If you’re a program manager thinking about how to get the most from your team then you’ll want to know what factors are important to focus on in order to bring about the best from your team and your extended team.
One place to start might be to sit down with a blank sheet of paper and make a list of all the people factors you can think of. This might take a long time and once you’ve got your list together how do you know which factors to focus on? With this in mind I’ve provided three factors I’ve found make a big difference when managing people and will keep you from reaching for employment law advice.
Do you have an organizational or program values statement that describes how members of the program behave and what’s important to them? If not then consider putting one in place. Values give your team members a reason to do a good job that goes beyond making the company more money. As the program leader you should be making an effort to exhibit these values each and every day.
If it is within your power to do so then you might wish to link your bonus or reward scheme to team members exhibiting program values, perhaps giving 50% to the “how”, with the remaining 50% going to the traditional “what”.
If you’re going to build a strong and meaningful relationship with your team, so as you can call upon them in times of adversity, then you are going to have to act with integrity, fairness, and professionalism in your behaviour and in the decisions you make.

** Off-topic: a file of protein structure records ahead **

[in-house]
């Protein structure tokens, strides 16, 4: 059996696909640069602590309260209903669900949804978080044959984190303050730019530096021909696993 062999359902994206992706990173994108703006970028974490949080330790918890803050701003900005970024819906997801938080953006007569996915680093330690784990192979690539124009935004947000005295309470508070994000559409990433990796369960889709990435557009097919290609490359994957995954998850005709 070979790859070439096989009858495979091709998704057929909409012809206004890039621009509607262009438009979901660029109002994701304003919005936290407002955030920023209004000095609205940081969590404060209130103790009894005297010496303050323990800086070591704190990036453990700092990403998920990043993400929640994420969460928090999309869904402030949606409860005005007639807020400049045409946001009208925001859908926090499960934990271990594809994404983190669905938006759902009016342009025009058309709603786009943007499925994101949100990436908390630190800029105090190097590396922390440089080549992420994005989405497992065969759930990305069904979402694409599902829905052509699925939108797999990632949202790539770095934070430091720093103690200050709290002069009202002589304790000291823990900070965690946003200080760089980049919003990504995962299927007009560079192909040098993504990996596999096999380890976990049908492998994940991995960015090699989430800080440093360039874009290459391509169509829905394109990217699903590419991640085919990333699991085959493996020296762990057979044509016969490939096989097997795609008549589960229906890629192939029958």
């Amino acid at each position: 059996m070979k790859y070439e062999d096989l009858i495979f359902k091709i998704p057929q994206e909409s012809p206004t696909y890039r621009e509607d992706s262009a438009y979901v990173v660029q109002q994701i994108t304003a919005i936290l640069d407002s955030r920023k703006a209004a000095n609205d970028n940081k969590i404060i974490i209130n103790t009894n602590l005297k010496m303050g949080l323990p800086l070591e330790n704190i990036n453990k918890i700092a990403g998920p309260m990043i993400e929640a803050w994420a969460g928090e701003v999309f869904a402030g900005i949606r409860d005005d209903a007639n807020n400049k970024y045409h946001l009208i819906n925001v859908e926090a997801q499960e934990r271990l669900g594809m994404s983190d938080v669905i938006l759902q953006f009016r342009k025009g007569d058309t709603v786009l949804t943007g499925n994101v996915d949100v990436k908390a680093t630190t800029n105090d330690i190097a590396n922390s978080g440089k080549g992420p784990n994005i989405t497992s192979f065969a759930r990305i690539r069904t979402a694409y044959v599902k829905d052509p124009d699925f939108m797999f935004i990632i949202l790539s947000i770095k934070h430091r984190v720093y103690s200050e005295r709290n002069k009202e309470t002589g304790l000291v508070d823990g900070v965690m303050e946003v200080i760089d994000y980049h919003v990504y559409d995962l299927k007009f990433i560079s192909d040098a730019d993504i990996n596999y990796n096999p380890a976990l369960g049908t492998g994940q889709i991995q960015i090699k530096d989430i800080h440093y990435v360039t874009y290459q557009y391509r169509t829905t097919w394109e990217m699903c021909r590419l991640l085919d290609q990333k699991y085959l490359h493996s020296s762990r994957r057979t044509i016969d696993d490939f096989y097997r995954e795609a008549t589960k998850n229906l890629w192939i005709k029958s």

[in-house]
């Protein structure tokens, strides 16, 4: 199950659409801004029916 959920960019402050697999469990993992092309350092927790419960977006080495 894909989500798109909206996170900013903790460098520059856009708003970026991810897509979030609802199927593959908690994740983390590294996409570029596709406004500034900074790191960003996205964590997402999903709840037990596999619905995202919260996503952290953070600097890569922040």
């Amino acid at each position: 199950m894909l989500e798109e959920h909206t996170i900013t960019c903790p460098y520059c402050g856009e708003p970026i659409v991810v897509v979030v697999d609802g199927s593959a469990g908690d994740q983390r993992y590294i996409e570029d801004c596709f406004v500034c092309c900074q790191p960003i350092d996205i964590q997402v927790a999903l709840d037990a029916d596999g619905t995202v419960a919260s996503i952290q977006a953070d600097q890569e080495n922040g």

When team members observe you leading with integrity and reasonableness this creates a psychological contract between you and the employee – a sense of two-way obligation. If you can create this unwritten contract then it will help you in getting a high performance team in place.
Communication might seem a bit obvious and I’ve raised it in multiple articles on this website, but I believe it is that important it is worth raising again.
Keeping in mind the first two factors of program values and fair leadership you need to ensure that you’re communicating regularly and often to your immediate team and the entire team. You also need to ensure that you’re communicating regularly and often to your bosses or steering group and to any external stakeholders outside of the program hierarchy.
Equally important is to remember that communication is two-way. Take the time to listen to your team, and try to pick up on the feelings of those in the wider team.
There are three factors I’ve found it useful to focus on when leading a program to build a strong team: program values, fair leadership, and communication. By keeping in mind these three factors during the day to day execution of your program it ensures you have a strong team who can be relied upon throughout the program.
* Image by Jeremy G. (Jayme Rose)
Self-Efficacy Theory of Motivation
Reinforcement Theory of Motivation
Locke’s Goal Setting Theory
ERG Theory of Motivation
Need Theory of Motivation (McClelland)
Taylor’s Motivation Theory – Scientific Management
Mayo’s Motivation Theory | Hawthorn Effect